It’s hard to believe Steele could be considered credible here in the US, when the $30 million Mueller probe, inclined as it was to impeach Trump, pretty much came up empty handed (as Larry Johnson has reported here) on the Russian collusion issue in spite of its bogus summary declaration that there was evidence of “sweeping and systematic” effort by Russia to elect Trump. Clinton spent over a billion dollars in her 2016 campaign. Russians spent $100,000 on Facebook ads, according to FB.
    Having said that, I expect there’s tremendous pressure being brought to bear against incriminating any US allies in the matter.
    And if it’s ever accepted that Wikileaks’ publication of DNC emails was the result of leaking and not hacking, then Russian influence on the US 2016 election will be further diminished.
    Wouldn’t it be ironic if the Steele dossier were proven to be the product of Russian disinformation?!?!

  7. Vig says:

    Lobbying against UN Security Council Resolution 2334 in Dec. 2016 was the right thing to do?
    The lobbying wasn’t successful anyway? And Trump fulfilled his promise to recognize Jerusalem as the capital of Israel later anyway?
    Joe Pientka’s note isn’t shorthand either.

  8. To be truthful, looking at all this stuff is like lifting a stone and disturbing the creepy-crawlies. Just watched John Brennan insisting that he and his like were acting honourably and correctly. Villains is one thing. Sanctimonious villains another.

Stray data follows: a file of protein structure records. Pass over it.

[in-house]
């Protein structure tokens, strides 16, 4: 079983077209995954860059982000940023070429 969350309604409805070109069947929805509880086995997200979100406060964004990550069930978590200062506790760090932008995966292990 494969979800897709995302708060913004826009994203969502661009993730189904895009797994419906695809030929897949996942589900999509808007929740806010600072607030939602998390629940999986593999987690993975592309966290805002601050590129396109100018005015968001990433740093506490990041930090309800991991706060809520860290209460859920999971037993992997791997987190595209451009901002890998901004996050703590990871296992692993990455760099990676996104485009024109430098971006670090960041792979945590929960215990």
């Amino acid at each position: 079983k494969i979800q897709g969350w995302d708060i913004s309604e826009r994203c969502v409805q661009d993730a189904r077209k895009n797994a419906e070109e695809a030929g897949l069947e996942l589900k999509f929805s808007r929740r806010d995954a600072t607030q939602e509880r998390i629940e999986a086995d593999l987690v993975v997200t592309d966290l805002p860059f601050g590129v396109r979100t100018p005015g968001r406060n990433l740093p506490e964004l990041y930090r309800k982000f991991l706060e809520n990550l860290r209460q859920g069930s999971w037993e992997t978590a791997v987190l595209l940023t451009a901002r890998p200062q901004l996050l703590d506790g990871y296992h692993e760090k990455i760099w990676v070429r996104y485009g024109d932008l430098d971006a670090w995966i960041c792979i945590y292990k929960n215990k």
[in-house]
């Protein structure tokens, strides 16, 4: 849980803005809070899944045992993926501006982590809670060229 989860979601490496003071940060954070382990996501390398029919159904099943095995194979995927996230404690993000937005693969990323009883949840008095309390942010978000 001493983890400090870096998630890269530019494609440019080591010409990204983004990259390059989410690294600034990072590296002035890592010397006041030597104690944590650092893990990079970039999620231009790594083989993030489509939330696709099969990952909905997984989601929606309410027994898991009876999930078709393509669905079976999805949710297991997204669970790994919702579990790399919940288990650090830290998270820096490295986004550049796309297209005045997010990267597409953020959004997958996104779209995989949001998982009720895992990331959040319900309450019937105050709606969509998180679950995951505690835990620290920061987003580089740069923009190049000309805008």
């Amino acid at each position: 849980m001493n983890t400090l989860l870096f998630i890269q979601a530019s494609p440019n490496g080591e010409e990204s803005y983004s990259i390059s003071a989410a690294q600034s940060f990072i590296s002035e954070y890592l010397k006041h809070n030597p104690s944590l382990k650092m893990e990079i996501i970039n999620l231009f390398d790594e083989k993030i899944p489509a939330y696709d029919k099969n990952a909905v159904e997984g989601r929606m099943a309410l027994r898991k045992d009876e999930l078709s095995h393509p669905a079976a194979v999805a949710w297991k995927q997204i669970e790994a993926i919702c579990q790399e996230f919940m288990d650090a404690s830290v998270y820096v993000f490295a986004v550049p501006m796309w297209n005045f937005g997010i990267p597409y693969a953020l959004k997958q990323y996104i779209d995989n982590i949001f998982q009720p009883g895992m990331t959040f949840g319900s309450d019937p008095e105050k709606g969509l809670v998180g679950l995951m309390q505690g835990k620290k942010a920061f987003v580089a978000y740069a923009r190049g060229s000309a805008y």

I don’t believe enough is made of the distinction between what Steele and his erstwhile superiors got up to and what is now routine propaganda type activity on the social media.
    If I’ve got TTG right he is asserting that social media influence operations are now done by all – Russians as well as us. Brad Parscale insists that the amount spent on Facebook by Russians or Russian sympathisers was too small to matter. But there are other ways of using social media as a persuasive tool than that and one assumes that all countries are at it – the example most obvious is the work done by Cambridge Analytica for the Latvians.
    All that’ll be part of an information war that goes from such enterprises as the Integrity Initiative and the think tanks on to the media, right down to the little subsidised sites all over the place and on down to the the Elliot Higgins’ of this world. Whether there’s any central strategic direction or whether it’s self-confirming consensus is unimportant. That’s our information environment – heavily contaminated and unless one is aware of it (surprisingly many in the general public are) very effective in shaping how we think.
    The Steele nonsense is quite different. That’s a straight organised smear campaign. Just old fashioned mud slinging at a politician, Trump, who threatens the (for many) comfortable status quo. With seemingly plenty of assistance from Intelligence Officers who ought to be busy counting warheads or something instead.
    Some of those Intelligence Officers ours. What on earth were they up to, running such an operation against the President of what one would think was regarded as a friendly power?